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Reference: Guacci V (2007) Sister chromatid cohesion: the cohesin cleavage model does not ring true. Genes Cells 12(6):693-708

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Abstract


Sister chromatid cohesion is important for high fidelity chromosome segregation during anaphase. Gene products that provide structural components (cohesin complex or cohesin) and regulatory components responsible for cohesion are conserved through eukaryotes. A simple model where cohesion establishment occurs by replication through static cohesin rings and cohesion dissolution occurs by Esp1p/separase mediated cleavage of the cohesin rings (Mcd1p/Rad21p/Scc1p sub-unit cleavage) has become widespread. A growing body of evidence is inconsistent with this ring cleavage model. This review will summarize the evidence showing that cohesin complex is not static but is regulated at multiple cell cycle stages before anaphase in a separase independent manner. Separase is indeed required at anaphase for complete chromosome segregation. However, multiple mechanisms for cohesion dissolution appear to act concurrently during anaphase. Separase is only one such mechanism and its importance varies from organism to organism. The idea that cohesin is a dynamic complex subjected to regulation at various cell cycle stages by multiple mechanisms makes sense in light of the myriad functions in which it has been implicated, such as DNA damage repair, gene silencing and chromosome condensation.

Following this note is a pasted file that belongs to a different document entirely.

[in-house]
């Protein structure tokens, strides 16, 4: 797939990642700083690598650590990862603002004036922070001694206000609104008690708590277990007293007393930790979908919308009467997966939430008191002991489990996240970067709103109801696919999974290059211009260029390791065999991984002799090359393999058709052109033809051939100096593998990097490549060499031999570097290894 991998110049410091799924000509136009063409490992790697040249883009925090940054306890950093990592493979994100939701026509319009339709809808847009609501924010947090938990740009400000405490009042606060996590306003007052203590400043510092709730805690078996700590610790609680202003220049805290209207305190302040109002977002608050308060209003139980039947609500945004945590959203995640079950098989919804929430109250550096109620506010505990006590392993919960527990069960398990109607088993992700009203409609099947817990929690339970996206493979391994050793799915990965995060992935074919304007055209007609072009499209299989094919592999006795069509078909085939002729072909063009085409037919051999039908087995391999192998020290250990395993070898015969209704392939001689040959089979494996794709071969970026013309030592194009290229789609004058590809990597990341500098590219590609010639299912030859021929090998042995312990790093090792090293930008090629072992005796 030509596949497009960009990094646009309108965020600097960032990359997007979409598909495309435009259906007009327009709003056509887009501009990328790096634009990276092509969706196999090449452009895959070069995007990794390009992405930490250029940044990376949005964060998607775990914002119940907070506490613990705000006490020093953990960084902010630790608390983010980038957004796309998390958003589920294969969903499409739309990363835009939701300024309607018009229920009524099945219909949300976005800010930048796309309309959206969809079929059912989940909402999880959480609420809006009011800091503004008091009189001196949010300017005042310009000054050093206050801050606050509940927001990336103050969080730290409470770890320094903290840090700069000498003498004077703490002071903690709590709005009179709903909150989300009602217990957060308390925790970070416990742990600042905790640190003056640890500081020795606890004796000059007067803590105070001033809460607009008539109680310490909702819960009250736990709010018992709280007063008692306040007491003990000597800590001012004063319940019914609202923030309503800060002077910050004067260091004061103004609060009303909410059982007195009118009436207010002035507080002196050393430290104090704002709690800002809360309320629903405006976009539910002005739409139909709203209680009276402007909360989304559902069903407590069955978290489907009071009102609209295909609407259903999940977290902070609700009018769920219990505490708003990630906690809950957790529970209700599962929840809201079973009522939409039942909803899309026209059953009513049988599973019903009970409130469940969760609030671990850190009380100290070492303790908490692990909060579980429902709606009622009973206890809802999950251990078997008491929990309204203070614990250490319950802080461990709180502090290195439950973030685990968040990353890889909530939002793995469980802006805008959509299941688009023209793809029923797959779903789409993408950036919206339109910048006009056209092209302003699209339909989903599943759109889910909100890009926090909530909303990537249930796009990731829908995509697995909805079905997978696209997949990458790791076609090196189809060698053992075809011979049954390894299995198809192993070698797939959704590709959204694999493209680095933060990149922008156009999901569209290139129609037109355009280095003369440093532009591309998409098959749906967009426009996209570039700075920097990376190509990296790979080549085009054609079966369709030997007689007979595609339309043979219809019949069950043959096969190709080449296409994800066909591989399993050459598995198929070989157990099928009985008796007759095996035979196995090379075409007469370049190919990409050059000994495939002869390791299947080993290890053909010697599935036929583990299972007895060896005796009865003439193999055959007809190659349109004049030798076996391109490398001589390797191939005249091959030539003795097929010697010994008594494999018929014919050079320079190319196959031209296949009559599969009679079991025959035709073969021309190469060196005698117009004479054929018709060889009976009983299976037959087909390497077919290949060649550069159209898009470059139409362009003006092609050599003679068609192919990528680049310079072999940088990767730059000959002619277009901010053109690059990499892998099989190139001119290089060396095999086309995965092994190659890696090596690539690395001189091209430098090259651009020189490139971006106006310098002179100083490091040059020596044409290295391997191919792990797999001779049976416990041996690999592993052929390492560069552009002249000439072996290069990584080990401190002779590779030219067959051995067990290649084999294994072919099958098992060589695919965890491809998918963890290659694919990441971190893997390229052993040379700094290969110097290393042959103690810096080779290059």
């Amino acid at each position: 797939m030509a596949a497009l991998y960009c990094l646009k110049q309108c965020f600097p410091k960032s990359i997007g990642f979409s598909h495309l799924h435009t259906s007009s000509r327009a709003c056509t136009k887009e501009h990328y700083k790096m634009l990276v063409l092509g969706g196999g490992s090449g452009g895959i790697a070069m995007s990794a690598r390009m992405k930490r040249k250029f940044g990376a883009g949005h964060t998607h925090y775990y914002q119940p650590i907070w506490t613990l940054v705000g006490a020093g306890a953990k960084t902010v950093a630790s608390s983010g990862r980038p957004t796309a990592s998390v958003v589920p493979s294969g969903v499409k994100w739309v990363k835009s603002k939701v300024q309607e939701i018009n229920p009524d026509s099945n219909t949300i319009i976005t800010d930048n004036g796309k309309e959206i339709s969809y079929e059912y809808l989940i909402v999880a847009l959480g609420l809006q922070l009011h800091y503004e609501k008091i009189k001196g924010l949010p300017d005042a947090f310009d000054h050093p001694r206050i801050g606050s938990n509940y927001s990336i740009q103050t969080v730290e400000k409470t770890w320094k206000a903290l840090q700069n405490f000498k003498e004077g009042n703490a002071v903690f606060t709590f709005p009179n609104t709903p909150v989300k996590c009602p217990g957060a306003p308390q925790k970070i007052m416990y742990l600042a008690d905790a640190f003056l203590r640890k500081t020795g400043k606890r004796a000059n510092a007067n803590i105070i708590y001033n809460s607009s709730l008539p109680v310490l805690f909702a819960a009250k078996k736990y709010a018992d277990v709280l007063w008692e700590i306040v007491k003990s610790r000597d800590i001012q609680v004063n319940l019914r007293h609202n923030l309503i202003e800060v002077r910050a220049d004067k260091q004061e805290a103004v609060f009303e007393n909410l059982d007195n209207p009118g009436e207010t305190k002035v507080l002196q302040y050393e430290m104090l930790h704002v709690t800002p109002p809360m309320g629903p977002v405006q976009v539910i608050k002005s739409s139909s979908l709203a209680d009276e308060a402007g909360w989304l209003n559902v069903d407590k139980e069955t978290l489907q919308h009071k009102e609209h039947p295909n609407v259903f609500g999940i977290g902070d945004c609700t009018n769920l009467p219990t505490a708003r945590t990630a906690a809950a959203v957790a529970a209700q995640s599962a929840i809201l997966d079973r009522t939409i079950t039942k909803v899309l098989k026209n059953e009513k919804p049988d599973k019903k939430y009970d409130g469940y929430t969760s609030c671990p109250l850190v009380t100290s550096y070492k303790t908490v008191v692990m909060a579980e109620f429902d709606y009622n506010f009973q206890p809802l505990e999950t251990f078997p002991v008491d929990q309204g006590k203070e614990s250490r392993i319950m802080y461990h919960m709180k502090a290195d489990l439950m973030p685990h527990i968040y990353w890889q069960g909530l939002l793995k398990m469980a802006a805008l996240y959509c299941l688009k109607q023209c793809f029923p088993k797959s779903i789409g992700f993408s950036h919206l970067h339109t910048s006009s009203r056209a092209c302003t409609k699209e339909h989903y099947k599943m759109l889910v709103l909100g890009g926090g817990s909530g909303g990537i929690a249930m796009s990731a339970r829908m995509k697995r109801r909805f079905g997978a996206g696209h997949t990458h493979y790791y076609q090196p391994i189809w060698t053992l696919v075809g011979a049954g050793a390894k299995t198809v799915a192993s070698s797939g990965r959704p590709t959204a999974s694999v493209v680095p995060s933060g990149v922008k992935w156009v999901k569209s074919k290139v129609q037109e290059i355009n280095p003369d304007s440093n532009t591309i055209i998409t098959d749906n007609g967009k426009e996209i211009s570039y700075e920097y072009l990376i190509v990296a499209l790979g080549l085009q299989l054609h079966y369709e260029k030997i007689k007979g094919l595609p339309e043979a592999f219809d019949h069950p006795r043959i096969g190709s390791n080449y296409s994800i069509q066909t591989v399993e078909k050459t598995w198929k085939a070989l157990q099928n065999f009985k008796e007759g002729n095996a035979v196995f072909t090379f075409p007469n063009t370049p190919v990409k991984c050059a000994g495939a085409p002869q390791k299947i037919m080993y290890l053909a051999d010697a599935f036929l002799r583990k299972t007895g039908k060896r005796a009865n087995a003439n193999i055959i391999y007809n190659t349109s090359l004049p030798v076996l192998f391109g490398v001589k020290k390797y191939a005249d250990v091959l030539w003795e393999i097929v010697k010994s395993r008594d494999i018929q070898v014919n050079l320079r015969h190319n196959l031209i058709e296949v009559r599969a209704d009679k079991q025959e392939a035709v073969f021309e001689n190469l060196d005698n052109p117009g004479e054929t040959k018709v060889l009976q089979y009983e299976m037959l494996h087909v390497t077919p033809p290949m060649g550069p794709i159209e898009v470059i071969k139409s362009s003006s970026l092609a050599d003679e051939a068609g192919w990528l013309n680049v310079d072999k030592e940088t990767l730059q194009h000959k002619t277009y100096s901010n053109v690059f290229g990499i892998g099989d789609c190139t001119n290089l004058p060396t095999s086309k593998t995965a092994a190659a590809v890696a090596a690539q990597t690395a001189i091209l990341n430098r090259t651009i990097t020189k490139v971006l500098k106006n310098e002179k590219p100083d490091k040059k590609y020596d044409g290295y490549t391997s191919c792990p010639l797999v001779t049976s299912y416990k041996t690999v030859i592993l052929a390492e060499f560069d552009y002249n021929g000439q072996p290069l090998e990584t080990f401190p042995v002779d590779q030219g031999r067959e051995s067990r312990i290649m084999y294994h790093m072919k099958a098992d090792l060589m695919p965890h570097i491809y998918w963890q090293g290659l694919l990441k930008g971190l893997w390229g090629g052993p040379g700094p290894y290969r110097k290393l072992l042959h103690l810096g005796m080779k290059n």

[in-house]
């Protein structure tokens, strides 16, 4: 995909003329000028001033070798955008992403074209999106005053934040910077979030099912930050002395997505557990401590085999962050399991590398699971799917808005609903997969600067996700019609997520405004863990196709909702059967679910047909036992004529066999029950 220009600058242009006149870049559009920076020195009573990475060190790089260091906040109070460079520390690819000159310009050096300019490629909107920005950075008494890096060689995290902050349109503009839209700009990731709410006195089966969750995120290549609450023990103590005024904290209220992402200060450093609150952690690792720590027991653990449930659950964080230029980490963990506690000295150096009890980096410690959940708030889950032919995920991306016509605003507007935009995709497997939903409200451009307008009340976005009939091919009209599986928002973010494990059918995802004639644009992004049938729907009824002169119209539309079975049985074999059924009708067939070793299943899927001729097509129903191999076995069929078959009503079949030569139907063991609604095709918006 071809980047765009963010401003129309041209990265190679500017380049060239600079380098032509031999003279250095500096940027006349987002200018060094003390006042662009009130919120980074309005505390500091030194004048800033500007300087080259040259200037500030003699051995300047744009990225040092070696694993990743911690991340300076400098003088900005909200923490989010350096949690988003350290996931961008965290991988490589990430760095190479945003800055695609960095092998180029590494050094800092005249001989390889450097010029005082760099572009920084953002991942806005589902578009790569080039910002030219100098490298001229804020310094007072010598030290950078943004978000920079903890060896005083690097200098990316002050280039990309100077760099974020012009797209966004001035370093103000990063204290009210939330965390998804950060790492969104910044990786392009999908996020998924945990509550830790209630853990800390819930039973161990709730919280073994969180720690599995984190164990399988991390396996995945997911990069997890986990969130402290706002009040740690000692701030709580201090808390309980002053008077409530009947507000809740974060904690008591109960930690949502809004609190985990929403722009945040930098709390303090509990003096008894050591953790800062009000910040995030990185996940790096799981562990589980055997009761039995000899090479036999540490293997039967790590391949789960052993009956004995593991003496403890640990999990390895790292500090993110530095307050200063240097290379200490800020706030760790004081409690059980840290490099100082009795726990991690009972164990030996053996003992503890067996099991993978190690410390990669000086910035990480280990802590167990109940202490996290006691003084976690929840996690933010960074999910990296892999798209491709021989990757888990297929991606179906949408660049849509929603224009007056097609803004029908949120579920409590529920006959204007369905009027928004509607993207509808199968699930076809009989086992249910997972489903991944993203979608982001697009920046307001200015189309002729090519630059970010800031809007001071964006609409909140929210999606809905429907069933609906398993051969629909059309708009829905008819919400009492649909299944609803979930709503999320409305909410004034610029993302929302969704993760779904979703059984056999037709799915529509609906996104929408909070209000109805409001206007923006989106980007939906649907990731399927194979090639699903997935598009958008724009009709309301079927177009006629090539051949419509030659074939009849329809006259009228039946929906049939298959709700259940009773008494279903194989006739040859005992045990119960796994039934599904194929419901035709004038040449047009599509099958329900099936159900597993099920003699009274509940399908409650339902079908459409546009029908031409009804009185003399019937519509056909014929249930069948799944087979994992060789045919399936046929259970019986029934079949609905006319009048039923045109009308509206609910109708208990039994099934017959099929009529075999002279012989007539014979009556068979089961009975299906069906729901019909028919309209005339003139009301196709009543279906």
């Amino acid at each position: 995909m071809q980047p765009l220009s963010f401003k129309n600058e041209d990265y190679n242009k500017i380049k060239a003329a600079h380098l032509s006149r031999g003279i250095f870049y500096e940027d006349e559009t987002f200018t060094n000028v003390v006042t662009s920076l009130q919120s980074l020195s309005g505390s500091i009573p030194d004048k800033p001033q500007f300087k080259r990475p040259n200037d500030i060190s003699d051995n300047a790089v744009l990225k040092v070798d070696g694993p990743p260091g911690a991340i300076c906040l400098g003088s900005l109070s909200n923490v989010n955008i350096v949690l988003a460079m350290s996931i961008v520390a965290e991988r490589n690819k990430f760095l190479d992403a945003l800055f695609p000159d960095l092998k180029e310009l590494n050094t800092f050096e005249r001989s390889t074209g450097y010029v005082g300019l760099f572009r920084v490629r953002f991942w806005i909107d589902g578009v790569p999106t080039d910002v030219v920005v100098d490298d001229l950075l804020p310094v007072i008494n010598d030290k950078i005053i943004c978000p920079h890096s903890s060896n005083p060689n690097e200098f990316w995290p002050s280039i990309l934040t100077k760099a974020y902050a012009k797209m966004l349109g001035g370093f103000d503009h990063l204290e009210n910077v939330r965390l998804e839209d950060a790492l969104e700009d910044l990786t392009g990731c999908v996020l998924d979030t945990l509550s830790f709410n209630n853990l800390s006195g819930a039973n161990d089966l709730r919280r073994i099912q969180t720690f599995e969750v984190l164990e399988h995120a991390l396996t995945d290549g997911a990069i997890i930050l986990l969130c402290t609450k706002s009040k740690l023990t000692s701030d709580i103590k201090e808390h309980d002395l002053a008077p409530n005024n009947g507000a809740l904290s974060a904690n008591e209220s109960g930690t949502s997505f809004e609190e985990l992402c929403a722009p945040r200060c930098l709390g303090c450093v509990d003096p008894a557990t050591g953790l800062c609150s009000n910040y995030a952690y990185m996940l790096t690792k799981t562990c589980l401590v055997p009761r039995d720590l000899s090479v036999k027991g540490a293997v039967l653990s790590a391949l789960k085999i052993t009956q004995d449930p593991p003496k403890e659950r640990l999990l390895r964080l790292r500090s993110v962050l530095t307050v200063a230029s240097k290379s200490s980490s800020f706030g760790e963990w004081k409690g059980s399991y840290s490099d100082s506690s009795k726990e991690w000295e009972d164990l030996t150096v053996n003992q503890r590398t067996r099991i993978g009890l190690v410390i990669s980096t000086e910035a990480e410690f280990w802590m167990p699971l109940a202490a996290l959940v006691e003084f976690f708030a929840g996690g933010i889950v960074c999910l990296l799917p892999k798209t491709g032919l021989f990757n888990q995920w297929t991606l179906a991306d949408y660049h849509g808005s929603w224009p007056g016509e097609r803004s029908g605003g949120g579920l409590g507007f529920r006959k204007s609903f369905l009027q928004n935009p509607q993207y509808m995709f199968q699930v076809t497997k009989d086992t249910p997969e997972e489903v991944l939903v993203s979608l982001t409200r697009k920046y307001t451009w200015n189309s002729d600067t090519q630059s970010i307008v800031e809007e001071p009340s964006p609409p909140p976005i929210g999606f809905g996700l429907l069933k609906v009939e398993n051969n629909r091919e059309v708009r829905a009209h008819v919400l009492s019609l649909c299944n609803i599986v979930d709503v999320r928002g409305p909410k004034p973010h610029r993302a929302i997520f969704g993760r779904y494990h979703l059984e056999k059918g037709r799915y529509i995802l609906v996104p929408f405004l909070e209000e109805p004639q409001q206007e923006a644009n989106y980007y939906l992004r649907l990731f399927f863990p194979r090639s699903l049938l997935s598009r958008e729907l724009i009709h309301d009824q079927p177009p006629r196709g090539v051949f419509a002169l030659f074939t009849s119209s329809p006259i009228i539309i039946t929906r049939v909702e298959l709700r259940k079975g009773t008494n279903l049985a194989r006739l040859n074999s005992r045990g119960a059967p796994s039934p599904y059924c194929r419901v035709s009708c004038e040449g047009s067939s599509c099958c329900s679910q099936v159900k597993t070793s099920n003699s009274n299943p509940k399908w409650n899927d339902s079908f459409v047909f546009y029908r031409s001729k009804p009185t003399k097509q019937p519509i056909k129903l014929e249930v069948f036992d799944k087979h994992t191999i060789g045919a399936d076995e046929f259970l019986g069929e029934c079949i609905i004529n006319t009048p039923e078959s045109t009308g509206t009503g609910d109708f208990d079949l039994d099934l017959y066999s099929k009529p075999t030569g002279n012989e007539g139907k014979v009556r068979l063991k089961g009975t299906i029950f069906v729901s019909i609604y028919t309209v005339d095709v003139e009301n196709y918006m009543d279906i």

Reference Type
Journal Article | Review | Research Support, N.I.H., Extramural
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Guacci V
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